Willoughby: Grand jury deciding Ferguson case was right move
Posted November 26, 2014
St. Louis County Prosecuting Attorney Robert McCulloch has been criticized over his handling of the Michael Brown case – in which a grand jury decided not to indict the Ferguson, Mo., police officer who shot and killed the 18-year-old – but a former Wake County prosecutor says he did the right thing in letting jurors decide whether charges were warranted.
“It’s a very difficult situation,” said Colon Willoughby. “It’s an emotionally charged event in the community.”
Willoughby sent many cases to grand juries during his 27 years as Wake County District Attorney. Many came back with indictments, but Willoughby said those involving officer-involved shootings did not, including a 1991 incident where Raleigh police officer Vince Kerr shot and killed an unarmed man during a drug raid.
In most grand jury cases, witnesses testify and prosecutors recommend charges. In Ferguson, McCulloch used an investigative grand jury, where he personally questioned dozens of witnesses and allowed jurors to ask questions, but didn’t recommend charges.
Such grand juries are rare in North Carolina, and they are only used during drug cases with special permission.
In officer-involved shootings, Willoughby said he used a presentment, where a prosecutor isn’t involved in presenting evidence, questioning witnesses or making recommendations on charges.
Such is left up to jurors.
“They really have a better perspective on what the true facts were in this case, what the believable evidence is than rumor, innuendo, and various talking heads giving their opinion,” he said.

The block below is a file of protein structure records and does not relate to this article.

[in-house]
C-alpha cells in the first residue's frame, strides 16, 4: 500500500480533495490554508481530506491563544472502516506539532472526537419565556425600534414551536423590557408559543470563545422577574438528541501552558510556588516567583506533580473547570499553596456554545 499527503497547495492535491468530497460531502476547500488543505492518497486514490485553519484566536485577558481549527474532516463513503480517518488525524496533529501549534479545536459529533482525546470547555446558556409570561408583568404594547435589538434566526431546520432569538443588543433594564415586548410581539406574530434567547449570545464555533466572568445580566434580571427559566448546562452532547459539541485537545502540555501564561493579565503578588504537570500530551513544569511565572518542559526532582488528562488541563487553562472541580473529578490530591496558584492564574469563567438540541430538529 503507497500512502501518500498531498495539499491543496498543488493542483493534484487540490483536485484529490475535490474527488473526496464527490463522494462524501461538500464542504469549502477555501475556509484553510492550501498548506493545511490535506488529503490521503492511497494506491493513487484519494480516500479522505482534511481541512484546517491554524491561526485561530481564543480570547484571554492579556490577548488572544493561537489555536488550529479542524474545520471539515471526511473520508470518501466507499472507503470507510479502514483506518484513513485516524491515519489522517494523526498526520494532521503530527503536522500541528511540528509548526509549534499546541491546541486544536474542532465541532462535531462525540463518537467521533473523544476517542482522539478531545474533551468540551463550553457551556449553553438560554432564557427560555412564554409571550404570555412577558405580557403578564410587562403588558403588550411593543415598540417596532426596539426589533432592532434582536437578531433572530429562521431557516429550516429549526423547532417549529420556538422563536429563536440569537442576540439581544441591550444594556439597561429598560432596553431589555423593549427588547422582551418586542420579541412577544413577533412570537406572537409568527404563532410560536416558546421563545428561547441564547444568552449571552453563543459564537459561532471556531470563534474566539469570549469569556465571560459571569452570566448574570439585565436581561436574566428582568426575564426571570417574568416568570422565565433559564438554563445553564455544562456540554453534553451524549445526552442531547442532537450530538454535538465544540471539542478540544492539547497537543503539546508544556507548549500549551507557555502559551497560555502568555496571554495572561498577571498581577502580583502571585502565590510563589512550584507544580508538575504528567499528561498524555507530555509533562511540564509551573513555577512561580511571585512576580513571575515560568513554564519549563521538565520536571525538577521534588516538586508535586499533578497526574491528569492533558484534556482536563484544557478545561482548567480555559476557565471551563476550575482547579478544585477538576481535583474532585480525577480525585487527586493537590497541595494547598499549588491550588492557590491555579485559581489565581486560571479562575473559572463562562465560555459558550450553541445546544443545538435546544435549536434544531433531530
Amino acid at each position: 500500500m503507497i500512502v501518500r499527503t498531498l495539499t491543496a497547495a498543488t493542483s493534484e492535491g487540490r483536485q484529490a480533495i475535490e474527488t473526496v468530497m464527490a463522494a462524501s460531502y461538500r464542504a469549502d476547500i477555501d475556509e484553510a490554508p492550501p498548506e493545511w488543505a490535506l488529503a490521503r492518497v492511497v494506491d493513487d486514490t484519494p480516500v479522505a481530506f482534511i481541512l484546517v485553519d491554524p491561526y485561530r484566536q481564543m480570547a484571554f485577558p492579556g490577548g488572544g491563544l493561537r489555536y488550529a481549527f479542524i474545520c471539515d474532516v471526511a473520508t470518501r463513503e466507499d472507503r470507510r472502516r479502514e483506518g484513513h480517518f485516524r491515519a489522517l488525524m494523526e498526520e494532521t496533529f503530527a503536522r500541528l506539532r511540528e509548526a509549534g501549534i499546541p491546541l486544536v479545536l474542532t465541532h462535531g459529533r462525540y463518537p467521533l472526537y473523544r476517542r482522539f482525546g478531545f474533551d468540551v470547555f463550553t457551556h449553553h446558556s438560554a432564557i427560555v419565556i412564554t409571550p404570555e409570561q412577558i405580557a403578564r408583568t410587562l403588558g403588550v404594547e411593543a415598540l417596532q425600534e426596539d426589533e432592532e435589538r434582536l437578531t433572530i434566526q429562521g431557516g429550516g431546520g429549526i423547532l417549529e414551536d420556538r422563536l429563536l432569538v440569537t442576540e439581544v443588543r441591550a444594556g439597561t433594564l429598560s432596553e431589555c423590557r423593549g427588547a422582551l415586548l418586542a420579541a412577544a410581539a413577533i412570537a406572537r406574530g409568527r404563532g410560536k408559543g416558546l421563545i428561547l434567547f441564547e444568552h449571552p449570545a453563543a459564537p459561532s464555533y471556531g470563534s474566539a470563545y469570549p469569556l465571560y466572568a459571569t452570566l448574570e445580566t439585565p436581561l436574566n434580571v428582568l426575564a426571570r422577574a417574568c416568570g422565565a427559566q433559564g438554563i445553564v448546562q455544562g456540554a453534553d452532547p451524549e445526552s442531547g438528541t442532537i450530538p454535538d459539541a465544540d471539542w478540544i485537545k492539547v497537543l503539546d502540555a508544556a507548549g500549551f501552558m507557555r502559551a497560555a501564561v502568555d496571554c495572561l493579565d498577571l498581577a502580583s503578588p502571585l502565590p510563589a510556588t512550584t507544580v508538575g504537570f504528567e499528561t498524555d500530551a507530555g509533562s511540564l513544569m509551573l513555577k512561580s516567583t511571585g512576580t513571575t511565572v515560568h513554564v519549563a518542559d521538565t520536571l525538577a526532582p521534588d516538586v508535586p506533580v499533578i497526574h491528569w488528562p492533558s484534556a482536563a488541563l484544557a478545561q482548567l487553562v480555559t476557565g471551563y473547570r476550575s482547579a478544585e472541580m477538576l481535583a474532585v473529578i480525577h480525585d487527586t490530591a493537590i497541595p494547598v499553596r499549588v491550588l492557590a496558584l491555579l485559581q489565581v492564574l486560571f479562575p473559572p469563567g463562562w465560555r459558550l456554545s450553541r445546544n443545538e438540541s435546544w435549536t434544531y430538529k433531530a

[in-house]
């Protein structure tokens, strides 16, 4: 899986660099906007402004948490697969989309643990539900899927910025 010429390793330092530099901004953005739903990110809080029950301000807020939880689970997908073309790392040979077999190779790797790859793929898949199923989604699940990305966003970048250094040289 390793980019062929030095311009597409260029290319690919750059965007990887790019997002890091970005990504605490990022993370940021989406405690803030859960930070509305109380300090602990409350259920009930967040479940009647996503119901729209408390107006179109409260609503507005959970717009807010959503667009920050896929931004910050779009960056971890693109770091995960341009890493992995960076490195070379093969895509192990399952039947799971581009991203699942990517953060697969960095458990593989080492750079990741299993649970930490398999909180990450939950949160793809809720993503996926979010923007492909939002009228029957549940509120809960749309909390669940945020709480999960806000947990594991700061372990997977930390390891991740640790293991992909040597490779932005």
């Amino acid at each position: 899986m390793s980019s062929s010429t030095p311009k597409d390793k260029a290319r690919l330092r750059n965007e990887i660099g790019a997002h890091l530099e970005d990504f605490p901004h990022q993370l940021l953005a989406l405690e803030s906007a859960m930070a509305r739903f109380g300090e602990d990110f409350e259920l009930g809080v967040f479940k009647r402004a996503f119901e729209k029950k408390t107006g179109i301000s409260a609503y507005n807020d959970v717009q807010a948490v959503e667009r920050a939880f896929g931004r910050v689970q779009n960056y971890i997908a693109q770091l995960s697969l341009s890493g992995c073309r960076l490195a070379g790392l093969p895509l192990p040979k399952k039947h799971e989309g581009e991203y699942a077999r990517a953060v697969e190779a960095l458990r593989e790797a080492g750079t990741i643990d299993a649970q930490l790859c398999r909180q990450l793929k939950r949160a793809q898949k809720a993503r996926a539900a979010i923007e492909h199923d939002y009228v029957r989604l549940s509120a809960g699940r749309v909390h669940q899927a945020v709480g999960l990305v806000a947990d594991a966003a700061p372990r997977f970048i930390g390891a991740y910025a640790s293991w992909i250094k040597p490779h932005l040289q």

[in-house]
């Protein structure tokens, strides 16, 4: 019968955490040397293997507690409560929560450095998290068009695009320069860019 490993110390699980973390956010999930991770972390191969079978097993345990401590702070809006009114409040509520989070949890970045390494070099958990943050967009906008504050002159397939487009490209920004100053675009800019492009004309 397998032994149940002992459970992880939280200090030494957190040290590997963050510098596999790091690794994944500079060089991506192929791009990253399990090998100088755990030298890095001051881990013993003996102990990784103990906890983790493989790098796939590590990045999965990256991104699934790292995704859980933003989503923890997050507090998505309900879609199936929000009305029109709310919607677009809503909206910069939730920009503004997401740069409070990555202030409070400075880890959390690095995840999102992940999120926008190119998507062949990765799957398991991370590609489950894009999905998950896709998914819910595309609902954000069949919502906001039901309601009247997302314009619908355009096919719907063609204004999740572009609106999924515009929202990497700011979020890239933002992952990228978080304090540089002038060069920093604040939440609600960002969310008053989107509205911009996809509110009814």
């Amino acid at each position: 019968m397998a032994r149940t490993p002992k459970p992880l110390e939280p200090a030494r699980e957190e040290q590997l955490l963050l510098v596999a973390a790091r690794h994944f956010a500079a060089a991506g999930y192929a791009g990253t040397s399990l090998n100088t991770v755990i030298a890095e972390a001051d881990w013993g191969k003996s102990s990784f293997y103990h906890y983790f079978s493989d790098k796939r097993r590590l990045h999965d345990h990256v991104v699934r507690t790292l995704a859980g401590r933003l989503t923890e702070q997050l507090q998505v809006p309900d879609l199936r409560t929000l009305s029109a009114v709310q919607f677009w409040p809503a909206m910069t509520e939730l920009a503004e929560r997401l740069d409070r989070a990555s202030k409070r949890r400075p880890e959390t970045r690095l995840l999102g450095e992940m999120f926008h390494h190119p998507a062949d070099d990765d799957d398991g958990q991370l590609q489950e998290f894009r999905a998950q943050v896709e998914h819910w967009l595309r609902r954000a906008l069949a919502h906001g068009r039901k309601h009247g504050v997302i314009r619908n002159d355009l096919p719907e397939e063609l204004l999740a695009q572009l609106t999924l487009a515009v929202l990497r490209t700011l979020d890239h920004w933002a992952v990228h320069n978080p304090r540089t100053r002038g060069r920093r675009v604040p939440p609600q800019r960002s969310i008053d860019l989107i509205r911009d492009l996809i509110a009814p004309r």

Willoughby, who left the district attorney’s office in March to become an attorney with McGuire Woods in Raleigh, said taking a case to a grand jury gives a district attorney political cover while allowing jurors to question evidence and witnesses.
“The prosecutor is very influential in what happens in the grand jury process, but in this process, the prosecutor is not putting his thumb on the scale to try and direct this in either direction,” he said.
Attorneys for the Brown family said during a Tuesday news conference that McCulloch did the opposite, claiming he had influence from how the evidence was presented to relying on witnesses who did not see the shooting. Critics also said McCulloch, who has deep relationships with law enforcement, was also influenced by the death of his father, a police officer who was killed while responding to a call involving a black suspect.
Even with growing criticism over McCulloch’s actions, Willoughby believes an investigative grand jury was appropriate for the Brown case.
“I do believe the process and procedure used was the correct one,” he said.